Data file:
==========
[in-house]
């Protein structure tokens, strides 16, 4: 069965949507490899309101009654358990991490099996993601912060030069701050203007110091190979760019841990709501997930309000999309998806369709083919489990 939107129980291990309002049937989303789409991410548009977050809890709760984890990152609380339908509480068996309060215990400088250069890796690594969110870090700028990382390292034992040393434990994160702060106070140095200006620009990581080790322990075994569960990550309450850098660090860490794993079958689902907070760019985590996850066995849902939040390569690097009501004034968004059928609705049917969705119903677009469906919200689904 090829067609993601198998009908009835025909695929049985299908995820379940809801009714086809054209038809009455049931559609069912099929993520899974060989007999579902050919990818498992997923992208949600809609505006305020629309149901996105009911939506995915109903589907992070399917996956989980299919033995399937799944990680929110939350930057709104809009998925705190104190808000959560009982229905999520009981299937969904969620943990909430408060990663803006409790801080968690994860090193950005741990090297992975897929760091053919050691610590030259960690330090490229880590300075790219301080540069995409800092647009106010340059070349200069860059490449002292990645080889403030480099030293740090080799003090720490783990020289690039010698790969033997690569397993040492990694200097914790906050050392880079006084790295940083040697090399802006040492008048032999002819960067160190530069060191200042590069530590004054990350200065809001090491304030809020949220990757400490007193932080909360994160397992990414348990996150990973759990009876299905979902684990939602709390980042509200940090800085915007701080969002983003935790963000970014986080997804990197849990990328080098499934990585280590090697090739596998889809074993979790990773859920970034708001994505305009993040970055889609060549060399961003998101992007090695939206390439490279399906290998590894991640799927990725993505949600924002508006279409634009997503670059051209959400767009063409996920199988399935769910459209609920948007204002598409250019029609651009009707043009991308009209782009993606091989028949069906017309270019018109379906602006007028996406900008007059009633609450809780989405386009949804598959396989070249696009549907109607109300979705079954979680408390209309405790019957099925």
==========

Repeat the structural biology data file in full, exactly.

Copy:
[in-house]
């Protein structure tokens, strides 16, 4: 069965949507490899309101009654358990991490099996993601912060030069701050203007110091190979760019841990709501997930309000999309998806369709083919489990 939107129980291990309002049937989303789409991410548009977050809890709760984890990152609380339908509480068996309060215990400088250069890796690594969110870090700028990382390292034992040393434990994160702060106070140095200006620009990581080790322990075994569960990550309450850098660090860490794993079958689902907070760019985590996850066995849902939040390569690097009501004034968004059928609705049917969705119903677009469906919200689904 090829067609993601198998009908009835025909695929049985299908995820379940809801009714086809054209038809009455049931559609069912099929993520899974060989007999579902050919990818498992997923992208949600809609505006305020629309149901996105009911939506995915109903589907992070399917996956989980299919033995399937799944990680929110939350930057709104809009998925705190104190808000959560009982229905999520009981299937969904969620943990909430408060990663803006409790801080968690994860090193950005741990090297992975897929760091053919050691610590030259960690330090490229880590300075790219301080540069995409800092647009106010340059070349200069860059490449002292990645080889403030480099030293740090080799003090720490783990020289690039010698790969033997690569397993040492990694200097914790906050050392880079006084790295940083040697090399802006040492008048032999002819960067160190530069060191200042590069530590004054990350200065809001090491304030809020949220990757400490007193932080909360994160397992990414348990996150990973759990009876299905979902684990939602709390980042509200940090800085915007701080969002983003935790963000970014986080997804990197849990990328080098499934990585280590090697090739596998889809074993979790990773859920970034708001994505305009993040970055889609060549060399961003998101992007090695939206390439490279399906290998590894991640799927990725993505949600924002508006279409634009997503670059051209959400767009063409996920199988399935769910459209609920948007204002598409250019029609651009009707043009991308009209782009993606091989028949069906017309270019018109379906602006007028996406900008007059009633609450809780989405386009949804598959396989070249696009549907109607109300979705079954979680408390209309405790019957099925």